The Commission for Continuing Legal Education first compiled in 1997 a directory of registered mediators in Indiana. The idea was to provide a way for judges, attorneys, and litigants to find a mediator who practiced in a particular area of law and a particular part of the state. Seventeen years later, the list of mediators is getting a full makeover for the digital age.
When this registry was initially posted online, fewer than 400 mediators were on the list; by 2013, the list had grown to around 1,300. But the website for searching mediators existed in its original form for over 15 years and was sorely in need of an update.
A new website for searching mediators is now available. The site is designed to be more user-friendly and provide better search options. Users can now search for civil or domestic relations mediators and narrow their search by various criteria, including:
- Locations served
- Rate range
- Practice areas
Search results can be sorted in several ways, and users can drill down to an individual mediator’s record to reveal complete practice and contact information. If a mediator is also an attorney (roughly 65% of mediators are), the user can click directly into the Roll of Attorneys record for that individual.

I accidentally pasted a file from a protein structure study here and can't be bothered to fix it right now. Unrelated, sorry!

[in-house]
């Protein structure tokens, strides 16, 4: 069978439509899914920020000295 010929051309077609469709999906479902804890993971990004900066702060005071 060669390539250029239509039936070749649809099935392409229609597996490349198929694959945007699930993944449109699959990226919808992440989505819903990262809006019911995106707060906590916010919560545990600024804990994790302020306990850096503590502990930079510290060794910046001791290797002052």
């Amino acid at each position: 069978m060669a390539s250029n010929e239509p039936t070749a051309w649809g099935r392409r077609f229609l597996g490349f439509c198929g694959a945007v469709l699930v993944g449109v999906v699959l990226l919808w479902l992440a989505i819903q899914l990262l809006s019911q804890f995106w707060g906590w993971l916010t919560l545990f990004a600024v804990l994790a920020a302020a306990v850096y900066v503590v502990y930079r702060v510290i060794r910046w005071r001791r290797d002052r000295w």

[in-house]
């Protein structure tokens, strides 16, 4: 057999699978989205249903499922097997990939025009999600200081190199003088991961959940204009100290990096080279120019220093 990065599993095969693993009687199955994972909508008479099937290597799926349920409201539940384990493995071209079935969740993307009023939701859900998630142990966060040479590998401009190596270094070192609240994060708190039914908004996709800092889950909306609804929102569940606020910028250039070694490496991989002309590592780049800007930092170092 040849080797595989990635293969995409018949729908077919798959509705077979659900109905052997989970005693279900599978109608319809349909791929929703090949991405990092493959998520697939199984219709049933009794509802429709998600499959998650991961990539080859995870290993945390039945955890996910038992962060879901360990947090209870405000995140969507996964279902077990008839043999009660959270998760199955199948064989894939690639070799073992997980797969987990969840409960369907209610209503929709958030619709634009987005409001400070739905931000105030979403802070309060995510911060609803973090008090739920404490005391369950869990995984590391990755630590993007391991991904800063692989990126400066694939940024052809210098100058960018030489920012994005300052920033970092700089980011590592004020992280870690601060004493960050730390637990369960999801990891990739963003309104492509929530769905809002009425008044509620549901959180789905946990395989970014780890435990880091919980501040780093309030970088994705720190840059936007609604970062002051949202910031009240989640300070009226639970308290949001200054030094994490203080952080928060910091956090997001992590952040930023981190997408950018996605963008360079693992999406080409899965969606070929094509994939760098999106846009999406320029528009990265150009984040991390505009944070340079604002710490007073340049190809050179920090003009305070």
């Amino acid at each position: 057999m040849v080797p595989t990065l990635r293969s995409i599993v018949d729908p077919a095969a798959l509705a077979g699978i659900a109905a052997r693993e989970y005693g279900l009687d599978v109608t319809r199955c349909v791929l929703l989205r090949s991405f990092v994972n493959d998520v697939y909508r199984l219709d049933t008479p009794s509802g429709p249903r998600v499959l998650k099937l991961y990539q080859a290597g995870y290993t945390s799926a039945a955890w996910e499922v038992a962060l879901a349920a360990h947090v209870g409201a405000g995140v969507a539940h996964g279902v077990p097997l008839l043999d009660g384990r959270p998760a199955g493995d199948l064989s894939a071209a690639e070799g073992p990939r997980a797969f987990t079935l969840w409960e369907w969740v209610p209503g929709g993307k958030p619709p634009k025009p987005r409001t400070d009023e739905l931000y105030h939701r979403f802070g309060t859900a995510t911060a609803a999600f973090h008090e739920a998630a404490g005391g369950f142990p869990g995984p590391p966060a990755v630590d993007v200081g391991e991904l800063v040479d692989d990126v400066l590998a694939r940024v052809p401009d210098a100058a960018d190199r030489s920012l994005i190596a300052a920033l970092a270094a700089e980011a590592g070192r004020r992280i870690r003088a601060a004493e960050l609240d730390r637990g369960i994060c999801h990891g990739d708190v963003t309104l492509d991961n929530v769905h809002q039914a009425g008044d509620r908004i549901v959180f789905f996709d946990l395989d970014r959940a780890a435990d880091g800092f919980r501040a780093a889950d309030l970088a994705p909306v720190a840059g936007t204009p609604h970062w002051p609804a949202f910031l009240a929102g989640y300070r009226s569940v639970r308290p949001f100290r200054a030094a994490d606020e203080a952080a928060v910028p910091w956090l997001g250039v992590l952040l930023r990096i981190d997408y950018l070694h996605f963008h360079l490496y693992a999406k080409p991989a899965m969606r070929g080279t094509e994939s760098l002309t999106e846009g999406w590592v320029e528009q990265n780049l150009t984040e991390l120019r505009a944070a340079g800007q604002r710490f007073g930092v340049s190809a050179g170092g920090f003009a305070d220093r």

Where does all this mediator information come from?
Currently, when mediators apply to be on the registry, they fill out a paper form and turn it into the Commission for CLE along with payment. Staff members at the Commission office key the information into an internal computer system which publishes the information to the mediator search website.
When mediators need to change information in their records—such as address or number of cases—they fill out a form or call the Commission to request the change. Each year, the Commission mails out annual statements for collection of the 50 dollar fee to appear on the registry.
In 2014, that process will change.
New mediators will complete a much shorter paper form to begin the registration process, which will reduce the amount of information transfer on paper and the amount of data entry for the Commission staff.
Mediators who are approved for the registry will then be invited to create accounts at the Clerk of Courts Portal and provide the contact and practice information they would like displayed on the public mediator search. They will also be able to pay the initial registry fee online as well as complete an annual registration process similar to the one attorneys are obliged to complete each year.
The Clerk of Courts Portal was first launched in 2011 for attorneys to complete annual registration online. This secure website is the platform for a growing number of interactions between Supreme Court agencies and the constituencies they serve. The mediator registration tool is the newest addition.